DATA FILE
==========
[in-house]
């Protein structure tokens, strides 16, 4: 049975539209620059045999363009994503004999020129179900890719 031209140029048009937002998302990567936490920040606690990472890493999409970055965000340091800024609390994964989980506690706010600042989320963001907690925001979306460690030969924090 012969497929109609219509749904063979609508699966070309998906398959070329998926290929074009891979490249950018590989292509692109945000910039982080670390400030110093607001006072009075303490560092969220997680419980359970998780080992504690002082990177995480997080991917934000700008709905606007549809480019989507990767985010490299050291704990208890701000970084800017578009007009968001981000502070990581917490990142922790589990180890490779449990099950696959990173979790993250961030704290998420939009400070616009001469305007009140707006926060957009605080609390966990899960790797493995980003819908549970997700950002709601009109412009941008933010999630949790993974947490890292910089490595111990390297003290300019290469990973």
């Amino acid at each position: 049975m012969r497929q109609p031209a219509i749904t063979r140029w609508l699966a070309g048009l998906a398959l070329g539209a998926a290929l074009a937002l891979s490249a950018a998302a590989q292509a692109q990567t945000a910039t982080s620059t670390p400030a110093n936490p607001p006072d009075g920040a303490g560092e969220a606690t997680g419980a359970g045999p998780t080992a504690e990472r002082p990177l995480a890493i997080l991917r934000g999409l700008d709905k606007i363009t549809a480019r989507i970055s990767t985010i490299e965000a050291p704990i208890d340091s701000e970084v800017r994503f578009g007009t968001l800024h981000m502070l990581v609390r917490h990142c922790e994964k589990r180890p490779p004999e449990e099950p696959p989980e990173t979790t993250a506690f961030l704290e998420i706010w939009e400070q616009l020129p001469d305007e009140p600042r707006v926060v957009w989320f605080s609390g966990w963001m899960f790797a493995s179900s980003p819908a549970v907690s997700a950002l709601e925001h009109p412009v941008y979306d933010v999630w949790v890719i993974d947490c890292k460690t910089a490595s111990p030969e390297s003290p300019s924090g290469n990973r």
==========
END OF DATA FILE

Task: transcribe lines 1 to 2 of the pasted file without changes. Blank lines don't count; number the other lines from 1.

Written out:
[in-house]
């Protein structure tokens, strides 16, 4: 049975539209620059045999363009994503004999020129179900890719 031209140029048009937002998302990567936490920040606690990472890493999409970055965000340091800024609390994964989980506690706010600042989320963001907690925001979306460690030969924090 012969497929109609219509749904063979609508699966070309998906398959070329998926290929074009891979490249950018590989292509692109945000910039982080670390400030110093607001006072009075303490560092969220997680419980359970998780080992504690002082990177995480997080991917934000700008709905606007549809480019989507990767985010490299050291704990208890701000970084800017578009007009968001981000502070990581917490990142922790589990180890490779449990099950696959990173979790993250961030704290998420939009400070616009001469305007009140707006926060957009605080609390966990899960790797493995980003819908549970997700950002709601009109412009941008933010999630949790993974947490890292910089490595111990390297003290300019290469990973």